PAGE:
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I.B. BAD TUNES IN
New label bosses, Grammys, must-see TV, more. (1/19a)
NIPPER TAPS CO-PRESIDENTS
...or Riccenstein (1/19a)
MARKETSHARE
IN THE U.K., 2017 
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HITS LIST & VINE
Not so lonely at the top (1/19a)
THE GRAMMY WHISPERER PICKS MORE  KEY WINNERS
Grein does some genre-jumping. (1/19a)
GRAMMY WHAMMY
Who's performing, for reals.
PLUGGING INTO POWER
Which major pop figure is pondering a move into politics?
BUILDING A BETTER PIZZA
Let's talk crust.
I'M A STABLE GENIUS
Pass the Big Macs.
Critics' Choice
GRETA VAN FLEET AT THE TROUBADOUR: VALHALLA OF A SHOW
10/22/17

Republic’s Greta Van Fleet took the stage before a packed house at L.A.’s Troubadour on Thursday night and suggested—with gusto—that big, heavy, melodic, ambitious rock music may be on the verge of a renaissance in the mainstream.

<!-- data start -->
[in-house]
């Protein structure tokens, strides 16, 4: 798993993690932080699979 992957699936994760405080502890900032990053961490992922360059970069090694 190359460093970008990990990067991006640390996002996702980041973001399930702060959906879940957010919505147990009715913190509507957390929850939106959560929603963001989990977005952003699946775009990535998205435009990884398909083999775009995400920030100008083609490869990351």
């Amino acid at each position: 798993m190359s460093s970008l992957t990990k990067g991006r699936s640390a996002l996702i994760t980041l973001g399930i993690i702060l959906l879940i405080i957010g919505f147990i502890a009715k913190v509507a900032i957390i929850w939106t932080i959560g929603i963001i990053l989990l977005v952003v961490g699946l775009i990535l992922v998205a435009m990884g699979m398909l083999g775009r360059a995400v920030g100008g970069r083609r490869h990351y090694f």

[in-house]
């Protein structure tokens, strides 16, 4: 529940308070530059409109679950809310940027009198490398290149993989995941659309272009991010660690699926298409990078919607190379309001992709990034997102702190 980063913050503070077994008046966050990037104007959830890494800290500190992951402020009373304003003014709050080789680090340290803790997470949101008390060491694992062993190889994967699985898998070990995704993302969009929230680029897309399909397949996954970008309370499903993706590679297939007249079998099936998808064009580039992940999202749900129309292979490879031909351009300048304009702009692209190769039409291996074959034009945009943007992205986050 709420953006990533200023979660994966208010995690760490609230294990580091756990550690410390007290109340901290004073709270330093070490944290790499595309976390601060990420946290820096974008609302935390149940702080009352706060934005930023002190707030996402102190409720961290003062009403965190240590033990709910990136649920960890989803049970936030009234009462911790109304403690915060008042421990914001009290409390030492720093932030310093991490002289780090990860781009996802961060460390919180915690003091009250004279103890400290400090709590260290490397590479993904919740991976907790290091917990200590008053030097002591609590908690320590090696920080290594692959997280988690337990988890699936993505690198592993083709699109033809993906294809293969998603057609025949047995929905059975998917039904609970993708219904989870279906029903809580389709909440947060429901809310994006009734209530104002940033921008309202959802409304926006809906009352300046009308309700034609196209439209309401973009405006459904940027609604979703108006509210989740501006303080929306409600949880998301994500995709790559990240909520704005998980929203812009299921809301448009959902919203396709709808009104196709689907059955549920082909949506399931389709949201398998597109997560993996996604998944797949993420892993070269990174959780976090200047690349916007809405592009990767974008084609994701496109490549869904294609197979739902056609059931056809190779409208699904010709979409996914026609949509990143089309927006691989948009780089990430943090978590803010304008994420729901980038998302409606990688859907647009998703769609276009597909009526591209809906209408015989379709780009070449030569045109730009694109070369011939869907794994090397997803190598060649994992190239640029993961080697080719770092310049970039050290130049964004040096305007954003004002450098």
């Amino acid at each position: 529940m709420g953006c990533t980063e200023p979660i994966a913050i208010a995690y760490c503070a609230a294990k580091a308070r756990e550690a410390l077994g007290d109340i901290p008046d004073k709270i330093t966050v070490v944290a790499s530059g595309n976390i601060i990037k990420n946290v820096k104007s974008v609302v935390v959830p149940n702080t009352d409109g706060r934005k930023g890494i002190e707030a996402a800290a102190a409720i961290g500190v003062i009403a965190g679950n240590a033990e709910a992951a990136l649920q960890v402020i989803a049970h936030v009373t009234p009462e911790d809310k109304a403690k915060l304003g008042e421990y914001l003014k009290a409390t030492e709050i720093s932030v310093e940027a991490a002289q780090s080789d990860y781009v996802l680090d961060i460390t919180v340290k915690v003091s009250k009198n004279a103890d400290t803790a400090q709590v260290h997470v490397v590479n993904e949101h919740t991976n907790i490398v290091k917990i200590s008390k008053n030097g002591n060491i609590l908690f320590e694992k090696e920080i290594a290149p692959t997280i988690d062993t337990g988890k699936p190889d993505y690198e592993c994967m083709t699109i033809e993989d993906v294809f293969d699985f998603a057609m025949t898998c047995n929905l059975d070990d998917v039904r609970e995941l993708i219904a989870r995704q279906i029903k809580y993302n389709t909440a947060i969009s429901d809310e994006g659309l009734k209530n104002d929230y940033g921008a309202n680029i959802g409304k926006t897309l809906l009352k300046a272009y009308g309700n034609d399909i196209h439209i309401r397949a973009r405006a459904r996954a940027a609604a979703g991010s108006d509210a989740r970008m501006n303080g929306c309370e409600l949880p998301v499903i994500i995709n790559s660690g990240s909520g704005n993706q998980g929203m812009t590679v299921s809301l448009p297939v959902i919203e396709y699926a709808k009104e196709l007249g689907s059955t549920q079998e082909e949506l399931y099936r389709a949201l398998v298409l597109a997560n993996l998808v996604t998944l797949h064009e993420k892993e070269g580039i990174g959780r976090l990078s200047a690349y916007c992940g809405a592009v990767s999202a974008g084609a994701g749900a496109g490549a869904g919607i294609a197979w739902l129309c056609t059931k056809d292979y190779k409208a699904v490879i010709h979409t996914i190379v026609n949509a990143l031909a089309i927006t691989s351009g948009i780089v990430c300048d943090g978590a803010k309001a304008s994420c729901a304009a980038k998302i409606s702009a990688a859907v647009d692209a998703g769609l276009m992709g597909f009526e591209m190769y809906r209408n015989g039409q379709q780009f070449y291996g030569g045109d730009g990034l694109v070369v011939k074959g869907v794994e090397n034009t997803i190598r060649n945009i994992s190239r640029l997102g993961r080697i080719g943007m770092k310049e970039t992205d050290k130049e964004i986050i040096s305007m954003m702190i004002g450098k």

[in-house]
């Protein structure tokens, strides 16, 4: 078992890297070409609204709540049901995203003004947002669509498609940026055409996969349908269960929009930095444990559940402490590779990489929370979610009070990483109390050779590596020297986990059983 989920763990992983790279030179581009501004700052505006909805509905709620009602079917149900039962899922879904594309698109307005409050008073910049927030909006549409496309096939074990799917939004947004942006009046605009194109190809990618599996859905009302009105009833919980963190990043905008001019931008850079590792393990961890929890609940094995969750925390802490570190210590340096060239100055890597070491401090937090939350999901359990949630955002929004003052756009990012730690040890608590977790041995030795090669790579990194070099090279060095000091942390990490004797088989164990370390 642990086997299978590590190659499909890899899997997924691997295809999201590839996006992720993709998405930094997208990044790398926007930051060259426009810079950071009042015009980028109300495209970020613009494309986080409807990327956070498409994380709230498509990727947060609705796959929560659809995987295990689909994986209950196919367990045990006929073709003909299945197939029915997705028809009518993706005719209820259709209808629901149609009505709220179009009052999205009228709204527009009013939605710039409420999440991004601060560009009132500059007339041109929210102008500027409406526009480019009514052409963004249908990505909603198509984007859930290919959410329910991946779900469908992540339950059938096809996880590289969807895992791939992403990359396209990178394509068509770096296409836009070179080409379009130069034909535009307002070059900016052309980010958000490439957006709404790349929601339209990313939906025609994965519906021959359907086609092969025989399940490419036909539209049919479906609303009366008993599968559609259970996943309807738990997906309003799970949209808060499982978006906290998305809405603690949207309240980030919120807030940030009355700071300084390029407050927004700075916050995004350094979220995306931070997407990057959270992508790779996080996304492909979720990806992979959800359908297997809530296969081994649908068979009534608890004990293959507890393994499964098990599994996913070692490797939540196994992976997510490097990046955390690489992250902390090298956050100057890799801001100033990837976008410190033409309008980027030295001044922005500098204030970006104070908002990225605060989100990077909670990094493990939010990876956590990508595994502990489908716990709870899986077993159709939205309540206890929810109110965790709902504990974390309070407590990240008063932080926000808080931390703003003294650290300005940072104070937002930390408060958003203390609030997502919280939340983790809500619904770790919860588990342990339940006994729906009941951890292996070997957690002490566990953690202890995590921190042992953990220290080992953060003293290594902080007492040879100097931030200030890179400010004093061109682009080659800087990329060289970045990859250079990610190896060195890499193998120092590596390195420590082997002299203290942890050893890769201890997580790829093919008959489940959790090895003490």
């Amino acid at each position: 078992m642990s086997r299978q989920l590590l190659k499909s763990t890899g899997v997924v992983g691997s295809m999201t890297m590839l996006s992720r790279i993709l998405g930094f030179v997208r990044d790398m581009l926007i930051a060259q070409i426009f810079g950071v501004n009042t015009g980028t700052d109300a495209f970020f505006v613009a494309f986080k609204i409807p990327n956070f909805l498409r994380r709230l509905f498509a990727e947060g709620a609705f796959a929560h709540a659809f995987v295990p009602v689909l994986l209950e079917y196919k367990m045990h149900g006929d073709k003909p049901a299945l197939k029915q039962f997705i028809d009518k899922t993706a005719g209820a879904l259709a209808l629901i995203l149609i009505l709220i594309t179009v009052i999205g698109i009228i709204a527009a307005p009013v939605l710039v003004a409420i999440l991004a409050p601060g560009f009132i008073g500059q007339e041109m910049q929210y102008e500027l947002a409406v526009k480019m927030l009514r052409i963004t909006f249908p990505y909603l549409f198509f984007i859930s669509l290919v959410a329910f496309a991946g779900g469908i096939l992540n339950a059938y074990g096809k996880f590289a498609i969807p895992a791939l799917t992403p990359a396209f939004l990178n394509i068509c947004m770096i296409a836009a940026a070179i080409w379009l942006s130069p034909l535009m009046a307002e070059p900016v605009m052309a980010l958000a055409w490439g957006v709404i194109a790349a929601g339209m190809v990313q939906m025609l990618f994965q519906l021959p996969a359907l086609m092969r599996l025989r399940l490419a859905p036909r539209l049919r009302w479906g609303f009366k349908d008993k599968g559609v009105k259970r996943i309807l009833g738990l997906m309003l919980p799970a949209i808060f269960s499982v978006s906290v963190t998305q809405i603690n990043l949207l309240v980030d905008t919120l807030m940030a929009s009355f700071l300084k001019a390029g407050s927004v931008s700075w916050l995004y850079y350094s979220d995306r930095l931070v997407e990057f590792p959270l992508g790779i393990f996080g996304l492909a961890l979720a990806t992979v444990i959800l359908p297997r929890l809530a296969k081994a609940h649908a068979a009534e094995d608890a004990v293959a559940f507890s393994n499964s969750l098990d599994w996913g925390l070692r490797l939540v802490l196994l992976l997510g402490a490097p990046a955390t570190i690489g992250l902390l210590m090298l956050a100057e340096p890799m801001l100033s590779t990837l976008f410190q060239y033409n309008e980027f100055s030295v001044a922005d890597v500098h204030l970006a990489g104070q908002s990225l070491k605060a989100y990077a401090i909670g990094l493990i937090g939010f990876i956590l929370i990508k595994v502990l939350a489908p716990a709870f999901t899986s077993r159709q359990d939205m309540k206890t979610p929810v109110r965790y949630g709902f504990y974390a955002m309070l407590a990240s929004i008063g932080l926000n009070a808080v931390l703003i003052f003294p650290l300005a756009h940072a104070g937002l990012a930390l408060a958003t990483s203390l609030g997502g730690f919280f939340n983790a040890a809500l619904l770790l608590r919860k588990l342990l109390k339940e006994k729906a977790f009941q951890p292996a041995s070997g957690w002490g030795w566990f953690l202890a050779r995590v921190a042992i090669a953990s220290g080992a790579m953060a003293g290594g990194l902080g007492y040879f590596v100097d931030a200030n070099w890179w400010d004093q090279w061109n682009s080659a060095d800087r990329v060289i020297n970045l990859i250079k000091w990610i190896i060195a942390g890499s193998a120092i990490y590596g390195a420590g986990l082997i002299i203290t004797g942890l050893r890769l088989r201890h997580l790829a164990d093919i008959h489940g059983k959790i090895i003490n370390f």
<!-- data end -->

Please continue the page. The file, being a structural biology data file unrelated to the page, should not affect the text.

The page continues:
The Michigan band (brothers Josh Kiszka, Jake Kiszka and Sam Kiszka on vocals, guitar and bass/keys, respectively, along with drummer Danny Wagner) knows the tropes of classic rock inside and out, and delivers them with genuine verve. Josh’s voice, it should be said, is such a dead ringer for early Robert Plant that some critics have suggested it’s kept the band from truly finding its own lane. There’s some merit to this, but that voice, with its precision and power, is truly a marvel to experience in a live setting, and one rather imagines that with a little time and seasoning this effective and engaging quartet will evolve something entirely, compellingly its own. The instrumental chemistry is tight as hell, and Jake’s guitarwork sizzles.

The Troub set included all the songs from the group’s recent EP, Black Smoke Rising (including the rampaging “Safari Song” and the gospel-fired “Flower Power”), as well as several others that suggested they’re taking more chances than ever. “Edge of Darkness,” in particular, has real majesty. GVF hasn’t taken rock anywhere new yet, but they purvey it with love and intensity—we’ll be sticking around to see what’s next.